I headed homewards close to Rampisham Down and past Wincanton racecourse before it got properly dark.

It was a good couple of days – talking, birding, driving past racecourses and nature reserves, looking at the view, listening to the radio, meeting old friends by design and accident and meeting a new one.

For my ‘Books of the Year for 2015’ come back on Sunday – but don’t be a stranger in between either!

 

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7 Comments

  1. Helen Crabtree says:

    Mark, do you really want people to be appreciative of you and nod and laugh and agree with you at all the right moments (as many people did at East Grinstead last week) or do you want them to listen properly to you and think carefully and critically about what you have said and go away and make their own informed decisions? Also, if you are ever in East Grinstead or the vicinity again you should try the local birdwatching; there are even occasionally hen harriers!

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    • Mark says:

      Helen - you should know I'm perfectly happy with both. And another option - that they take me on and have a robust polite discussion about the issues.

      It was a bit dark for birdwatching all the time I was present last week.

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  2. SteB1 says:

    I've not seen a Marsh Harrier all year, although they are supposed to appear on my local patch at this time of the year. However, today I did get some great views of a male Hen Harrier, to add to the female I saw earlier in the year. I missed the photo opportunity of a life time though. On the second sighting the male Hen Harrier was flying towards me, quartering the Moss as it went, and being hassled by a Crow. Then right in front of me it flew up to take issue with the Crow, and the low sun lit it up. I put the camera to my eye, all the settings were right, it filled the frame and I expected to rattle off 7.5 fps. But my camera didn't respond and died. The battery grip wasn't screwed on tight enough, and by time I'd worked out what was wrong, it was past me and flying towards the sun, still with the Crow in tow. I was elated to see it so close, but more than upset I'd missed such a photo opportunity.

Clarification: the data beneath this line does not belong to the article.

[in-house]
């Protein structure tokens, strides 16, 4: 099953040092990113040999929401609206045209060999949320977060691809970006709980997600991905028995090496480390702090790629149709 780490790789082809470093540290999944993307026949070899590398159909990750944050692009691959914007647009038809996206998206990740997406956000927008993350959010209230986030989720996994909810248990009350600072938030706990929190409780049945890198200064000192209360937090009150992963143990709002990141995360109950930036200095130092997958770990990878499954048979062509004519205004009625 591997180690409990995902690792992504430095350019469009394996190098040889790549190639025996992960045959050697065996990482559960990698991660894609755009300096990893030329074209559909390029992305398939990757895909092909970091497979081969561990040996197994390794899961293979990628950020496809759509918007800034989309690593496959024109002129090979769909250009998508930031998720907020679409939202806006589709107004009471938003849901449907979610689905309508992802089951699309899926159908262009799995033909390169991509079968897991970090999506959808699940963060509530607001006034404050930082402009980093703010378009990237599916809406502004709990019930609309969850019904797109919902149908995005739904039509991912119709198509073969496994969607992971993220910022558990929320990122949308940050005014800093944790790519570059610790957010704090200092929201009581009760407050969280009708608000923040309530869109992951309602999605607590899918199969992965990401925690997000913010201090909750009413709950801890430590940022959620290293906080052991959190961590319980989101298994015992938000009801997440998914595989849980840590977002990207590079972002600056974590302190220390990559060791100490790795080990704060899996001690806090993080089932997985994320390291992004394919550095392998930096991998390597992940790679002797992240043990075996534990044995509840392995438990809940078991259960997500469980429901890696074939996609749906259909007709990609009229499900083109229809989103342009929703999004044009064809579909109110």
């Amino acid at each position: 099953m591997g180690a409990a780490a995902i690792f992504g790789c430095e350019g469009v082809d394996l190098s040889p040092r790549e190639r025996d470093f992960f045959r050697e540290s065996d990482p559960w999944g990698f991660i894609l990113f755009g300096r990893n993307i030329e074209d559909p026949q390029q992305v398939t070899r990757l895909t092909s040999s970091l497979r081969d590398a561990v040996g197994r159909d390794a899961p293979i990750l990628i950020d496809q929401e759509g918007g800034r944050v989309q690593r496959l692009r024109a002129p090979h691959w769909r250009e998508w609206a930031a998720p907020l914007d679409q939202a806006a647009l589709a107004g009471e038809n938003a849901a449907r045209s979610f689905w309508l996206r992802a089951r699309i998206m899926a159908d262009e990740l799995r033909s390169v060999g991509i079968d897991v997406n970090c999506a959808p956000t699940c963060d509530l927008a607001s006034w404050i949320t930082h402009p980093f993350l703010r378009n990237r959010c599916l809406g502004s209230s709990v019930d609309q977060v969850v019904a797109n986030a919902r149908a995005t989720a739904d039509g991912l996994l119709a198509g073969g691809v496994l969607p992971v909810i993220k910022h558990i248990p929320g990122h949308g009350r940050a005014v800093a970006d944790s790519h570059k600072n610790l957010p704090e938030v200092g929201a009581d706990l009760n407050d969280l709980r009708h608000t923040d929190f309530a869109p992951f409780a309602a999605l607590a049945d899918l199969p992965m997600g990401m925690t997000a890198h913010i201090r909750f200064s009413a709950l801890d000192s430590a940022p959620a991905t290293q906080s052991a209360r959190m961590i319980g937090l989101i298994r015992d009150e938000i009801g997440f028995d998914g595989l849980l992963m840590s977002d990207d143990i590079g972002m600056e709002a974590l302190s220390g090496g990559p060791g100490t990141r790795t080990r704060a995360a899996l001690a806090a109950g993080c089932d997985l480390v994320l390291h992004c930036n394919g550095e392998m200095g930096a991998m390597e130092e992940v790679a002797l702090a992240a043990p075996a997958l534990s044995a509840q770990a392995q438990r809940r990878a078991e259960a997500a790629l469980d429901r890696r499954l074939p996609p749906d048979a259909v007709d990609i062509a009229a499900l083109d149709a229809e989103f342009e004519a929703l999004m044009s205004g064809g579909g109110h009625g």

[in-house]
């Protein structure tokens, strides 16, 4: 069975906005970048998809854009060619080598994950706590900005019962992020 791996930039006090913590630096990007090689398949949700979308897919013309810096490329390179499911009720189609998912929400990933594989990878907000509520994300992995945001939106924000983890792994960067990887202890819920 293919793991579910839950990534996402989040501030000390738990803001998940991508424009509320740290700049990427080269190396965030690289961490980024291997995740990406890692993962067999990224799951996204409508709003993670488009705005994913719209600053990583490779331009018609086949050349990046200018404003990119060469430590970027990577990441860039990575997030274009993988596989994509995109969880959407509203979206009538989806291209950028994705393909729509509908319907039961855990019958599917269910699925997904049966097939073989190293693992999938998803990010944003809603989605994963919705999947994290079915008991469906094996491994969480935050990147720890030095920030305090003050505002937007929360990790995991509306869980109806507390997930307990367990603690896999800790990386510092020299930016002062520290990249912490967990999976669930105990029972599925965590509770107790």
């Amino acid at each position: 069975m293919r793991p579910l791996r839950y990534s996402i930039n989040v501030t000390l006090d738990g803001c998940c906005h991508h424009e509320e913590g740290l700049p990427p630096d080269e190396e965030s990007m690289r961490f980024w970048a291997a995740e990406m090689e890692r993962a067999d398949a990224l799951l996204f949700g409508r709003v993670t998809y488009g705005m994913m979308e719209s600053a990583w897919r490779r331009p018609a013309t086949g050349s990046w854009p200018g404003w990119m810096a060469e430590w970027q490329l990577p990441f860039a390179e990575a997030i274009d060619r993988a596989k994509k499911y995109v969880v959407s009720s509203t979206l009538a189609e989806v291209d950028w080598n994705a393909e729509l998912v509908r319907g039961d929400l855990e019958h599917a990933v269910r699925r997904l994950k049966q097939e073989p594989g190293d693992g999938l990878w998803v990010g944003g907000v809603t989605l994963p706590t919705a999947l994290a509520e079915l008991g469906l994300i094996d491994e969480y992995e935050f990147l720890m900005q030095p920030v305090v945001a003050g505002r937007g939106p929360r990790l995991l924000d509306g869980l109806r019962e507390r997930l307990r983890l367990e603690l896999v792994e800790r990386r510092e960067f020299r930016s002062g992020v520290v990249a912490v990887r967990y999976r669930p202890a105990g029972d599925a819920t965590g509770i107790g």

Keep up the good work.

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  3. filberT cobB says:

    "I like Dorset"

    So do I - apart from the facsimile of Toytown at Poundbury. On the upside it has loads of Jurassic scenery, Plush, Droop, Smacam Down, and not a single mile of motorway.

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    • Mark says:

      filbert - yes I had to keep my head turned away from Poundbury as I passed bt=y. I've written about its Toy-town wooden character before.

      not a single mile of motorway - good point. Gwets me wondering how many other counties... Cornwall for one. Norfolk. Suffolk?

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      • filberT cobB says:

        Driving home from our Summer hollies in Cornwall the day after Guy Fawkes in the filthiest of weather we neither traveled on a motorway nor found a suitable watering hole until we reached The Barn Cafe at Lytchett Matravers what with Mrs C being hyper-picky about foodles and its preparation and provenance so we gave the Little Chef at Winterbourne Abbas a miss although by that time I was desperate enough for some fried cardboard

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  4. Dennis Ames says:

    Too late but you Mark and Filbert,you could have called in at Kings Arms East Stour and found food that is as good as anywhere,locally sourced where possible and priced with specials of the day at about £7 and £8.